Autumn 2022 edition
EU farmers continue to face many challenges, driven by hot and dry weather, the impact of Russia’s invasion of Ukraine on energy prices, and food price inflation. A high degree of uncertainty remains regarding Ukraine’s capacity to produce, store and export its commodities.
The 2022 summer was one of the hottest in recorded history and droughts were observed in most parts of the EU. This affected the growth of summer crops and flower fertility, resulting in lower yields. In addition, heat stress to animals and the spread of animal diseases have posed significant challenges to the livestock sector.
These issues form the basis for the autumn 2022 edition of the short-term outlook report. Market outlooks are provided for the EU-27. In addition to the short-term outlook, the Commission also publishes associated documents, including statistical annexes and balance sheets.
Sustained adverse risks have called for a further reduction in the euro area’s real GDP growth projection, especially if Russia’s invasion of Ukraine continues into 2023 and/or gas supplies need to be rationed.
Fossil fuel markets are due to remain very tight and prices are expected to stay high and volatile. Marginal crude oil production increases will become harder and harder while demand has recovered post Covid-19.
EU natural gas prices will also remain high and volatile especially due to uncertainties in Russian supplies, pending the implementation of the RePowerEU strategy to reduce dependency on fossil fuels. This could also create further pressure on electricity prices, being an important input for farmers and the food supply chain as a whole.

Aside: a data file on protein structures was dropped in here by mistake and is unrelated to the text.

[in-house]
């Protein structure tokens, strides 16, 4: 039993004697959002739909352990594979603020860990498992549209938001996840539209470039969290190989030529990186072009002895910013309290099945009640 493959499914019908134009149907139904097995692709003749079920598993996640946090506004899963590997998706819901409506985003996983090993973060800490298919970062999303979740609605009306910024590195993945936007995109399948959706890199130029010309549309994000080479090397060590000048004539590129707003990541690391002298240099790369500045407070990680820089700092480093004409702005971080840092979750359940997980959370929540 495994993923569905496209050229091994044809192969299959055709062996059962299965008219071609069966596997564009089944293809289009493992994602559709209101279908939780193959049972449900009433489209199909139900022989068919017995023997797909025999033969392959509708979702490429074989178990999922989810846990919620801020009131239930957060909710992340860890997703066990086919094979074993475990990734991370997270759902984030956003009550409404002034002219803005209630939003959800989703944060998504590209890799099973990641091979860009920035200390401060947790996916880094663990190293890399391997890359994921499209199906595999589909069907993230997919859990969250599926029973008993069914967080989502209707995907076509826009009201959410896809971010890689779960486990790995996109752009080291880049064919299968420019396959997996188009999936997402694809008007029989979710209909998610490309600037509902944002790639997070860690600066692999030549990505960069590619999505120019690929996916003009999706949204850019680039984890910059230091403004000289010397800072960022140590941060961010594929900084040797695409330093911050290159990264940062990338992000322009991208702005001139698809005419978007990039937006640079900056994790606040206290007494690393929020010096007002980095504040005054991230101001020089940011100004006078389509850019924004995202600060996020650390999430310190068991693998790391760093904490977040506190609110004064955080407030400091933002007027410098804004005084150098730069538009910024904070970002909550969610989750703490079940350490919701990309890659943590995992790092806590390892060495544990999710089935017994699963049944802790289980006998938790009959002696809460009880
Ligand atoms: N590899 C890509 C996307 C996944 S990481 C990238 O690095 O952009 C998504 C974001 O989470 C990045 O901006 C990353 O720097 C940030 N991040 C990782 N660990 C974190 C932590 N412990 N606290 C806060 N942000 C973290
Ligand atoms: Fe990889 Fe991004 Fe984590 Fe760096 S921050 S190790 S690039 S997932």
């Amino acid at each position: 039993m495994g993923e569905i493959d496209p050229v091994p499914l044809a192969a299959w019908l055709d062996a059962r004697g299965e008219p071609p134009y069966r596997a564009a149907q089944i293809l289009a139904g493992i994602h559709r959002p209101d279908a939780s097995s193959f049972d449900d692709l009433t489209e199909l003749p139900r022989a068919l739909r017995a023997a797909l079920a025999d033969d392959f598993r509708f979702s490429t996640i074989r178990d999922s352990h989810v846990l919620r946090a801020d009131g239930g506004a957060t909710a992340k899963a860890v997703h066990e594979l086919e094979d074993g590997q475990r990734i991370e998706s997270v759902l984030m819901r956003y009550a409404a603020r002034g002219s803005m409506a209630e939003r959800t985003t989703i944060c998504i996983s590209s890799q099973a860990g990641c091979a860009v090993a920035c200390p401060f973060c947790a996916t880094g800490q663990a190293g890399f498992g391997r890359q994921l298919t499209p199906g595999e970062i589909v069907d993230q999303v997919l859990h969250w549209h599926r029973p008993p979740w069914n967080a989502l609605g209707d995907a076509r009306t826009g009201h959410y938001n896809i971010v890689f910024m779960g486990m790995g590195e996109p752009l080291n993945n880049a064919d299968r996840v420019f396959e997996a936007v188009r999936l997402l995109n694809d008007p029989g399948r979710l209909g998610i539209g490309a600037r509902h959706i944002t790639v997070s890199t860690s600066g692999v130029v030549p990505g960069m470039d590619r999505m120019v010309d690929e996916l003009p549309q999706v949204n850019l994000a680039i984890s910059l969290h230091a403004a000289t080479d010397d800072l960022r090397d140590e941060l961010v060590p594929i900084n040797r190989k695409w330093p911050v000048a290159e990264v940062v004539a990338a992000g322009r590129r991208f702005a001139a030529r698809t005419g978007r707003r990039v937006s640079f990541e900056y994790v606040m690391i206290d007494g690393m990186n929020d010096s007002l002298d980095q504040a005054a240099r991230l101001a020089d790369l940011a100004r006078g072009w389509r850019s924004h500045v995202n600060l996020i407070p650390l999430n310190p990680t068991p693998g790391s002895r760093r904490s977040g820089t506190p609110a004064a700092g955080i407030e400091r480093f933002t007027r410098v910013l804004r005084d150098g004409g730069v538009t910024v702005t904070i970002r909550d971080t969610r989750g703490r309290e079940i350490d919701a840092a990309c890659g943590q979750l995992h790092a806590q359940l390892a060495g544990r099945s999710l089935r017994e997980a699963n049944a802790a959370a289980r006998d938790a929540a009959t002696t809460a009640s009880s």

Usable cereal production is projected at 270.9 million t for 2022/23, a 5.1% decrease over the 5-year average (and a 7.8% decrease year-on-year). This is in no small part due to the drought conditions that affected maize in particular (-19.3% on the 5-year average).
The poor harvest, combined with high cereal prices and an anticipated decrease in meat production, is expected to reduce the use of cereals for feed by 2.3% year-on-year. Food use is expected to increase slightly (+0.7% year-on-year). However, trade of cereals could grow by 12.3% compared to the previous marketing year (including +6.5% of exports and +24.7% of imports).
Strong EU oilseed production (especially of rapeseed) is expected in 2022/23 (32.2 million t, +8.5% above the 5-year average). 2022/23 EU sugar production is forecast at 15.5 million t, 5.8% below the 5-year average as both beet planting area and yields were reduced. Sugar consumption is also expected to decrease due to increasing prices.
EU olive oil production is expected to decline in 2022/23 by 25%, with a drop observed in almost all the main EU producing countries, except Greece. To some extent, the lower availability is likely to be covered by increased imports while EU exports could decline, especially those to more price-sensitive markets. In addition, lower availability in the main EU producing countries and ongoing pressure on consumer prices might lead to a decline in EU consumption (-9%).
Conversely, 2022/23 EU wine production is forecast to increase (+1.5% year-on-year). The final production figures will be determined by water and thermal stress, impacting both the quantity and quality of grapes, and potentially leading to an early harvest. EU consumption could resume its historically decreasing trend from 23 L to 22.6 L per capita after two years of distress due to COVID-19.